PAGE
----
There is certainly much to like in the touring production of the Disney musical “Newsies,” currently running through March 15th at the Orpheum Theatre in San Francisco. It has a spirit and a gusto that is raucous, youthful and loaded with energy.
Yet the musicals fatal flaw is that it is not a musical one might consider as memorable. As a “Newsies” rookie myself, one who doesn’t have a history of watching the movie or having seen the musical, I went in blind to what the show had to offer.
That proved to be both an advantage and disadvantage. Certainly, the legions of followers that were enthralled by the 1992 film version outshouted the critics, who widely panned that adapted version of the actual newsboys strike of 1899 as a box office bomb. The actual newboys strike went after the circulations of the heaviest of heavyweights in the daily news cycle – Joseph Pulitzer and William Randolph Hearst, demanding fair wages for those children who got the papers to loyal readers daily.
If you see enough musicals, the opportunity to see a musical that is completely new becomes more and more rare. But unfortunately, here is where “Newsies” just doesn’t work so well – it’s just not a show that stays with you.
Other than a few numbers, such as “Seize the Day” and “King of New York,” the music is catchy yet underwhelming. Surely, Jack Feldman’s lyrics and Alan Menken’s compositions make for a lot of pleasantness in the scoring. And Harvey Fierstein’s book does a bang-up job of nailing the cheesy style of the period dialogue, resplendent with plenty of lines such as “Why I oughta…” and “We gotta deliver da papes.” Musically, it’s fine, enough of it catchy and toe tapping even. Yet it’s just not spectacular.
Now it may sound like I didn’t like this show all that much. But that’s not entirely the case. It is certainly entertaining and a delightful spectacle, with a gargantuan mobile set designed magnificently by Tobin Ost, a set that creates many different realities and locales for the inhabitants of this world.
Individual performances ruled the day. Dan DeLuca’s gritty portrayal of the leader of the strike, Jack Kelly, the young man with the guts to take on the biggest names in newspaper history was richly effective. Stephanie Styles turn as the serious yet charming reporter Katherine was plenty of layers of sweet. Styles brings to the show a nice range as someone compelled by the plight of the newsboys, taking on certain members of the establishment in the process. And Jacob Kemp was uncannily pathos-filled as Davey, the caretaker of his little brother Les, played on this night by Anthony Rosenthal. Finally, Angela Grovey hunkers down and nails the hell out of big-throated song lady Medda Larkin, a warm and joyous matriarch for these boys looking for hope.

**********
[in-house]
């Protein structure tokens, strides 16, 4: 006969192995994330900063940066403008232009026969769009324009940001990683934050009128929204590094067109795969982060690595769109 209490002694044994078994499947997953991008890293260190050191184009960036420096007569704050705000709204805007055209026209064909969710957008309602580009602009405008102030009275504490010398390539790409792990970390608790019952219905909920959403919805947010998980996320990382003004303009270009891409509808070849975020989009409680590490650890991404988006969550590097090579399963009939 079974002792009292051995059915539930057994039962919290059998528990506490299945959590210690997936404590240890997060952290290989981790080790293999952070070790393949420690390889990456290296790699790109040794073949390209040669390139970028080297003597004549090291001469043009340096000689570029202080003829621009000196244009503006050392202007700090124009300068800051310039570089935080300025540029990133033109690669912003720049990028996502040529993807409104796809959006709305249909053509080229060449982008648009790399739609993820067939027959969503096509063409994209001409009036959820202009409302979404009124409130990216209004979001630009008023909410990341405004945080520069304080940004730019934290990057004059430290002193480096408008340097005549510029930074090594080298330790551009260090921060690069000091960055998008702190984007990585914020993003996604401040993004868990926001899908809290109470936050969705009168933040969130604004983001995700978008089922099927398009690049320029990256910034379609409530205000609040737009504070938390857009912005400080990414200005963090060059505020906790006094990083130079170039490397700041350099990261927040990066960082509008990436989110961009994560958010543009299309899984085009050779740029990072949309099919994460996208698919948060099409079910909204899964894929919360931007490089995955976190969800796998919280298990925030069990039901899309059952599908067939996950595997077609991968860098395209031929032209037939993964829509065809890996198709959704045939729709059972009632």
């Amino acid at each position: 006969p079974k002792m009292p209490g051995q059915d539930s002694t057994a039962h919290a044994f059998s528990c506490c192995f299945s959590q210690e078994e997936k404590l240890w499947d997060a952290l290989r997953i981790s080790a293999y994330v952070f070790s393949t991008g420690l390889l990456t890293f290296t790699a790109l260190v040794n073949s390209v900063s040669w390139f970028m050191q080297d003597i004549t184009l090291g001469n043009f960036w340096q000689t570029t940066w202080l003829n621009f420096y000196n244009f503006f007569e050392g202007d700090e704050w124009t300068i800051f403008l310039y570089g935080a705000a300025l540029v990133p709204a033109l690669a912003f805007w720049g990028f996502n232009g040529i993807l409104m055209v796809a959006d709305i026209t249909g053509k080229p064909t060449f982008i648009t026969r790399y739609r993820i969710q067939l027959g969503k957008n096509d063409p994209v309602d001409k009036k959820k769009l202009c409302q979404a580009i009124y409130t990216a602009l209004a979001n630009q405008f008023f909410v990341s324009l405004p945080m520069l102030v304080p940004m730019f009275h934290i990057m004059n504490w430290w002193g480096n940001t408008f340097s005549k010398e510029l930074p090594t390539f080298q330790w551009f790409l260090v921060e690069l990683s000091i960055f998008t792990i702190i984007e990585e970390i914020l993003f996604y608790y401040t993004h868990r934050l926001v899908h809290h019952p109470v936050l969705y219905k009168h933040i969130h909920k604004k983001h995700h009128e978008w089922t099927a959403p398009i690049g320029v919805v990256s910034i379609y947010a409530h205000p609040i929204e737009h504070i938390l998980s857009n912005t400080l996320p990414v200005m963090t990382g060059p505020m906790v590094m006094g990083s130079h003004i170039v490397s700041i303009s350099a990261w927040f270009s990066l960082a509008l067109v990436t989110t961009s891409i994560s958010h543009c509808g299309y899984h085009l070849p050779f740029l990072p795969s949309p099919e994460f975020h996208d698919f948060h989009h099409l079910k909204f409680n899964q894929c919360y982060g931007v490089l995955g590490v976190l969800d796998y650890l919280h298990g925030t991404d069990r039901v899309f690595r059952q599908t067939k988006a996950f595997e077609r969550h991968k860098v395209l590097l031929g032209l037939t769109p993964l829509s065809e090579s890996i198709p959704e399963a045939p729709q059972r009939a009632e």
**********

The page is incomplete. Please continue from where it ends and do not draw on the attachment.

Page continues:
While the story is certainly compelling and the music is serviceable, there is no denying the bread and butter of this piece is the phenomenal choreography by Christopher Gattelli. This is a high-flying, athletic and acrobatic bundle of power, driven hard mostly by the phenomenal ensemble. Each number was done big, bold and beautifully. The aforementioned “King of New York” is a marvel, with plenty of unified movement and many opportunities to showcase the individual dancers and their sublime skills.
This is choreography taught for young performers and nailed by young performers. The dancing, much like the ensemble, is wonderfully diverse, from classic forms such as tap and ballet to good old-fashioned hardcore jazz movement.
While “Newsies” may have its flaws, it still carries with it plenty of charm, and a youthful energy that is nailed down by all that youth up on the stage. It may not be amazing, but it is certainly joyous.
WHAT TO KNOW IF YOU GO
SHNSF presents “Newsies”
Music by Alan Menken
Lyrics by Jack Feldman
Book by Harvey Fierstein
Directed by Jeff Calhoun
The Word: Despite its flaws, tells a compelling story of the power of youthful idealism at the turn of the century.
Stars: 3.5 out of 5
Running time: 2 hours, 30 minutes with one 15-minute intermission
Feb. 17th – March 15th
Tickets range from $50 to $250
The Orpheum Theatre
1192 Market St., San Francisco, CA
For tickets, call (888) 746-1799 or visit www.shnsf.com